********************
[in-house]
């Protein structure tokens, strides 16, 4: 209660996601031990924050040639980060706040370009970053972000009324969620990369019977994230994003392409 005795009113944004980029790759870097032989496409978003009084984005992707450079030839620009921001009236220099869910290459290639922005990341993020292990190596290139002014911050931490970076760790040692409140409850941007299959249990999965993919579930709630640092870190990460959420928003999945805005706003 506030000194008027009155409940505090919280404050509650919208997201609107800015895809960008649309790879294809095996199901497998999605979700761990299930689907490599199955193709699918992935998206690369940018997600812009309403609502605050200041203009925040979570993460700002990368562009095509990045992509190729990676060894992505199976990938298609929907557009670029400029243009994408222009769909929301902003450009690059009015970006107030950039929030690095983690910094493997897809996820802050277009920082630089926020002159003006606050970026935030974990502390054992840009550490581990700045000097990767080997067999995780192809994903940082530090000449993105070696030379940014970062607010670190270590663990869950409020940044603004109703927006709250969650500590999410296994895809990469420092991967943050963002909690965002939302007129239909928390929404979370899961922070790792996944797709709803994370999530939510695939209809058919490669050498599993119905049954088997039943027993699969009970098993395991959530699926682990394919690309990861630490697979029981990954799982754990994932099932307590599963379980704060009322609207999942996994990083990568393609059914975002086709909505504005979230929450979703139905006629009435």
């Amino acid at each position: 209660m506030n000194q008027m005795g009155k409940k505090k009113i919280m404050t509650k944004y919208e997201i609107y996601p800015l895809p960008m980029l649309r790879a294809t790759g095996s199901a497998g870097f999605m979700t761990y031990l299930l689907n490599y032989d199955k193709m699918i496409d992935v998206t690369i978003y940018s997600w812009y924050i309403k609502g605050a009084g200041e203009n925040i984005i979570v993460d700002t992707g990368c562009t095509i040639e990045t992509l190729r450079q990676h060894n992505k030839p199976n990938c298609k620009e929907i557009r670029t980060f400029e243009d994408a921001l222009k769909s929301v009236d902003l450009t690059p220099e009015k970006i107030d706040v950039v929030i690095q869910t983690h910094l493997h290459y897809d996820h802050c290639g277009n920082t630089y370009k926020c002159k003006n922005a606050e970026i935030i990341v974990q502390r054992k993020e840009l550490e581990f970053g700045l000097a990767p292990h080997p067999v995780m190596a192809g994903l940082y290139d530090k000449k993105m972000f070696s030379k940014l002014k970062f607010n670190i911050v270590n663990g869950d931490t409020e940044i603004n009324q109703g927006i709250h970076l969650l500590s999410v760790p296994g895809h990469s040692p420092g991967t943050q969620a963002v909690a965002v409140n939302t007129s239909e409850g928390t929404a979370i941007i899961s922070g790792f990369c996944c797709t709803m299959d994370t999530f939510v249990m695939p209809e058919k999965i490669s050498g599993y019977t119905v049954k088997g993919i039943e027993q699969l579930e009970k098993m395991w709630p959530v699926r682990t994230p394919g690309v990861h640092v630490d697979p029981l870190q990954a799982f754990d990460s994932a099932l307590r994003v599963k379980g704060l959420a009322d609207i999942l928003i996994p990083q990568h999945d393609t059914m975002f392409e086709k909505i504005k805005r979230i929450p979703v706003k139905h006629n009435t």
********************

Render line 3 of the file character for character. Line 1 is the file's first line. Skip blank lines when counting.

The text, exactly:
């Amino acid at each position: 209660m506030n000194q008027m005795g009155k409940k505090k009113i919280m404050t509650k944004y919208e997201i609107y996601p800015l895809p960008m980029l649309r790879a294809t790759g095996s199901a497998g870097f999605m979700t761990y031990l299930l689907n490599y032989d199955k193709m699918i496409d992935v998206t690369i978003y940018s997600w812009y924050i309403k609502g605050a009084g200041e203009n925040i984005i979570v993460d700002t992707g990368c562009t095509i040639e990045t992509l190729r450079q990676h060894n992505k030839p199976n990938c298609k620009e929907i557009r670029t980060f400029e243009d994408a921001l222009k769909s929301v009236d902003l450009t690059p220099e009015k970006i107030d706040v950039v929030i690095q869910t983690h910094l493997h290459y897809d996820h802050c290639g277009n920082t630089y370009k926020c002159k003006n922005a606050e970026i935030i990341v974990q502390r054992k993020e840009l550490e581990f970053g700045l000097a990767p292990h080997p067999v995780m190596a192809g994903l940082y290139d530090k000449k993105m972000f070696s030379k940014l002014k970062f607010n670190i911050v270590n663990g869950d931490t409020e940044i603004n009324q109703g927006i709250h970076l969650l500590s999410v760790p296994g895809h990469s040692p420092g991967t943050q969620a963002v909690a965002v409140n939302t007129s239909e409850g928390t929404a979370i941007i899961s922070g790792f990369c996944c797709t709803m299959d994370t999530f939510v249990m695939p209809e058919k999965i490669s050498g599993y019977t119905v049954k088997g993919i039943e027993q699969l579930e009970k098993m395991w709630p959530v699926r682990t994230p394919g690309v990861h640092v630490d697979p029981l870190q990954a799982f754990d990460s994932a099932l307590r994003v599963k379980g704060l959420a009322d609207i999942l928003i996994p990083q990568h999945d393609t059914m975002f392409e086709k909505i504005k805005r979230i929450p979703v706003k139905h006629n009435t």